The leaves are starting to turn, there’s a chill in the morning air, and the stores are stocked with all things pumpkin. It’s official—it’s fall. We are glad for the changing weather after the long, hot summer, and we’re especially looking forward to one of our favorite holidays—Halloween. We love seeing our four-legged friends dressed in their Halloween finest, so make our day and drop by our hospital as a dress rehearsal and give us a sneak peek of your pet’s costume. 

However, as much as we love Halloween, it is not without its problems, especially for pets. Halloween night can be scary for our four-legged friends, and also dangerous, so we’ve put together a list, “The 3 C’s of Halloween,” to help keep your pets safe on the spookiest night of the year. 

#1: Candy

Halloween is all about candy, and whether you stay at home and hand it out to trick-or-treaters, or you’re trekking the neighborhood with your children and pets, remember that you must keep the booty out of your pets’ reach. 

Cats are more discerning than dogs about snacking on human food, so you can relax more if you have only feline friends. Dogs, on the other hand, are likely to polish off a bucketful of Halloween goodies faster than you can say, “Boo.” This is a scary, because many candies—particularly xylitol, the sugar substitute, and chocolate—are toxic to dogs.

You probably know that chocolate is bad for dogs, but xylitol, which is lurking in many candies and gum in Halloween buckets, is worse. Xylitol is rapidly absorbed after ingested, and produces an exaggerated insulin release in dogs. Because insulin naturally works to lower blood sugar, a small amount of xylitol can cause hypoglycemia (i.e., low blood sugar), and may damage liver cells, which can lead to life-threatening liver failure. If your dog has ingested products containing xylitol, you need to call us right away.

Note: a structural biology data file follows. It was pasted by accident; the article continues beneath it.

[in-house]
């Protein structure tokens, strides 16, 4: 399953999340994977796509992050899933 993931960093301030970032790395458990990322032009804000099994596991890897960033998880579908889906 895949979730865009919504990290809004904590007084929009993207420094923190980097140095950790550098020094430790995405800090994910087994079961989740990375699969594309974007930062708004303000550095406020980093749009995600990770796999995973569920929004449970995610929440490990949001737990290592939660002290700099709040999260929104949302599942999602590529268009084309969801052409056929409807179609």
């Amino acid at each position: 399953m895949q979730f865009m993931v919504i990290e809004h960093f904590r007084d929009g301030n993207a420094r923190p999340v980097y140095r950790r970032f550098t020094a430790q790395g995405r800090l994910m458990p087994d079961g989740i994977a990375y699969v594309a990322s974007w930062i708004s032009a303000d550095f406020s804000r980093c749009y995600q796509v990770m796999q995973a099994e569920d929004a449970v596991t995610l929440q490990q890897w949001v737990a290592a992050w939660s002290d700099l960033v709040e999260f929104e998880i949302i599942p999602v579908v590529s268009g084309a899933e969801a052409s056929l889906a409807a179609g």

Chocolate may not be as toxic as xylitol, but it can still cause some Halloween troubles, mostly gastrointestinal upset that includes vomiting and diarrhea. Chocolate contains chemicals called methylxanthines, and two in particular, theobromine and caffeine, are toxic to dogs. Dark chocolate has the highest concentration of theobromine and caffeine, and the general rule is, the darker the chocolate, the more dangerous it is for your dog. Thankfully, most Halloween candy is milk chocolate and will cause only a mild reaction, but if your dog ingests chocolate in any form, let us know so we can decide if he should come in for treatment. 

Candy simply is not healthy for pets. Not only can it be dangerous, but also, for a dog, a few pieces of candy can quickly add up to a lot of calories, and with more than half the pet population overweight or obese, every pet owner should be calorie counting, especially during the “howlidays.”

#2: Costumes

We said we’d love to see your pet in his Halloween costume, so why are costumes on our list? Because not all costumes are appropriate for all pets. First, you must ensure your pet’s costume is a good fit. A costume that is too small may restrict his breathing, while one that is too large may make walking difficult, or obscure his vision. Also, if you know your pet likes to chew things, ensure his costume doesn’t have loose beads, buttons, or strings that are tempting to chew and could be swallowed and become an obstruction. 

This “C” can also pose a danger for pets because all the two-legged monsters in costumes and masks look scary and smell different, and may frighten your pet. Fearful pets are more likely to strike out, putting family and visiting ghouls in danger.  

#3: Chaos

Halloween night is mayhem. An oddly dressed family and an incessantly ringing doorbell puts many pets on edge. Fear, combined with an often-open door, can lead your pet to bolt out of the house and get lost. Keeping your four-legged friend tucked safely away in a quiet bedroom or his crate is best; however, in case he does get lost, before Halloween night arrives, ensure he is fully protected by checking that your contact information is up-to-date with your pet’s microchip company or, if your pet is not yet  microchipped, call us to schedule an appointment. Microchipping is a quick, virtually painless procedure that permanently identifies your pet and has resulted in many reunions between pets and their owners. 

We want you and your pets to enjoy Halloween, but more than that, we want everyone to be safe and sound November 1. If you have any worries or questions about how to make Halloween less spooky for your pet, stop by or call. We can help.